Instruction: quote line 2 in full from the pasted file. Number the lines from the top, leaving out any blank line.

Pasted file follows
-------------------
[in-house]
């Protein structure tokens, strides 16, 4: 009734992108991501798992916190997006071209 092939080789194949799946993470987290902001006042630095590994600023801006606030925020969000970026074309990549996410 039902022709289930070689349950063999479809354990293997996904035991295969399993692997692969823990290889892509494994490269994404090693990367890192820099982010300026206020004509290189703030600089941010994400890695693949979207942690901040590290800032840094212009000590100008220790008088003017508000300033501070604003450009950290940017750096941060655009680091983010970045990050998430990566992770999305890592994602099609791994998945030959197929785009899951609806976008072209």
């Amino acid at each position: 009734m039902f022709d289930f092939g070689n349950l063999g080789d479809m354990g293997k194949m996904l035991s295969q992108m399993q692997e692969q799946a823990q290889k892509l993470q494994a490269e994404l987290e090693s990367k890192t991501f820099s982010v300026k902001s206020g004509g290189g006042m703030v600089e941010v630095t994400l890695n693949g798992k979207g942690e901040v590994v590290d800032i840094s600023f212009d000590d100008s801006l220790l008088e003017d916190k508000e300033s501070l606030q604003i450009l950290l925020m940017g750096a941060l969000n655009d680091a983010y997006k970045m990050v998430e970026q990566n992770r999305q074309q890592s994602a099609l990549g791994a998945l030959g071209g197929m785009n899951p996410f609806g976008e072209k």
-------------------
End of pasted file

């Protein structure tokens, strides 16, 4: 009734992108991501798992916190997006071209 092939080789194949799946993470987290902001006042630095590994600023801006606030925020969000970026074309990549996410 039902022709289930070689349950063999479809354990293997996904035991295969399993692997692969823990290889892509494994490269994404090693990367890192820099982010300026206020004509290189703030600089941010994400890695693949979207942690901040590290800032840094212009000590100008220790008088003017508000300033501070604003450009950290940017750096941060655009680091983010970045990050998430990566992770999305890592994602099609791994998945030959197929785009899951609806976008072209």